In August 2016, NSC and NuWater incorporated Newco under the name Aguas de Rosarito S.A.P.I. de C.V. (“AdR”), a special purpose company, to complete the Project and executed a shareholders agreement for AdR agreeing among other things that: (i) AdR would purchase the land and other Project assets from NSC on the date that the Project begins commercial operation and (ii) AdR would enter into a Management and Technical Services Agreement with NSC effective on the first day that the Project begins commercial operation. As of December 31, 2018 and 2017, NSC owned 99.6% of the equity of AdR.

 

On August 22, 2016, the Public Private Partnership Agreement for public private partnership number 002/2015, bid number SIDUE-CEA-APP-2015-002 (“APP Contract”), was executed between AdR, the Comisión Estatal del Agua de Baja California (“CEA”), the Government of Baja California represented by the Secretary of Planning and Finance and the Public Utilities Commission of Tijuana (“CESPT”). The APP Contract requires AdR to design, construct, finance and operate a seawater reverse osmosis desalination plant (and accompanying aqueducts) with a capacity of up to 100 million gallons per day in two phases: the first with a capacity of 50 million gallons per day and an aqueduct to the Mexican potable water system in Tijuana, Baja California; and the second phase with a capacity of 50 million gallons per day and an aqueduct to a second delivery point in Tijuana. The first phase must be operational within 36 months of commencing construction and the second phase must be operational by July 2024. The APP Contract further requires AdR to operate and maintain the plant and aqueducts for a period of 37 years starting from the commencement of operation of the first phase. At the end of the operating period, the plant and aqueducts will be transferred to CEA.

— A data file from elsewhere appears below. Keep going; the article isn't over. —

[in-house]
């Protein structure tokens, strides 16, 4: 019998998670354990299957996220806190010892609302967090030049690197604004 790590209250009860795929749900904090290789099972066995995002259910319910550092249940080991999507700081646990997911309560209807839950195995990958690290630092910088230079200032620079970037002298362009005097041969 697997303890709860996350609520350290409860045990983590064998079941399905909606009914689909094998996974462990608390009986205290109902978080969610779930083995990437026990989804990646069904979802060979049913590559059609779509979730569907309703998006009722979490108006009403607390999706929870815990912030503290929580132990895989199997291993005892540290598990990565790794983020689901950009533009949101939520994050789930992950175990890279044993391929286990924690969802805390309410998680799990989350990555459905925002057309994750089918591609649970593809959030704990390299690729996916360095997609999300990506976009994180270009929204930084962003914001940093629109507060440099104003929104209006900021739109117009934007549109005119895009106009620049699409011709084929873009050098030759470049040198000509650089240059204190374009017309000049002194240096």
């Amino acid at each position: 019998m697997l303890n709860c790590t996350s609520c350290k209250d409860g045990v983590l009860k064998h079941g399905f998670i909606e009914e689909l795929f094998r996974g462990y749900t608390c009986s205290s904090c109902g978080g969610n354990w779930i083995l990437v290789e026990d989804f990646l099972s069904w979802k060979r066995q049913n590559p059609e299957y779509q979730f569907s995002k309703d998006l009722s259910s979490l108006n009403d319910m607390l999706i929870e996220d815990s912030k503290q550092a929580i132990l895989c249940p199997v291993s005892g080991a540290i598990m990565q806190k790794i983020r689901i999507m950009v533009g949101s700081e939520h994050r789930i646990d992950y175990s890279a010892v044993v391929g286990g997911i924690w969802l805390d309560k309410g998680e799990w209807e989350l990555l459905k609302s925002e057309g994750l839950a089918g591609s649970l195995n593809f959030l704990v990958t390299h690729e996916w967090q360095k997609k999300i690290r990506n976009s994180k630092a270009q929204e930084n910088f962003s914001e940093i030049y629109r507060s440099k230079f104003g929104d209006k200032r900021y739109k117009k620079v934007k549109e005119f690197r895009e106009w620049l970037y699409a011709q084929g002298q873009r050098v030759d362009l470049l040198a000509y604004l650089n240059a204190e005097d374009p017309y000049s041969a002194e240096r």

The APP Contract does not become effective until the following conditions are met:

 

  · the State has established and registered various payment trusts, guaranties and bank credit lines for specific use by the Project;
  · various water purchase and sale agreements between the CEA, the payment trusts and the CESPT have been executed;
  · AdR has obtained all of the rights of way required for the aqueduct; and
  · all debt financing agreements necessary to provide the funding to AdR for the first phase of the Project have been executed.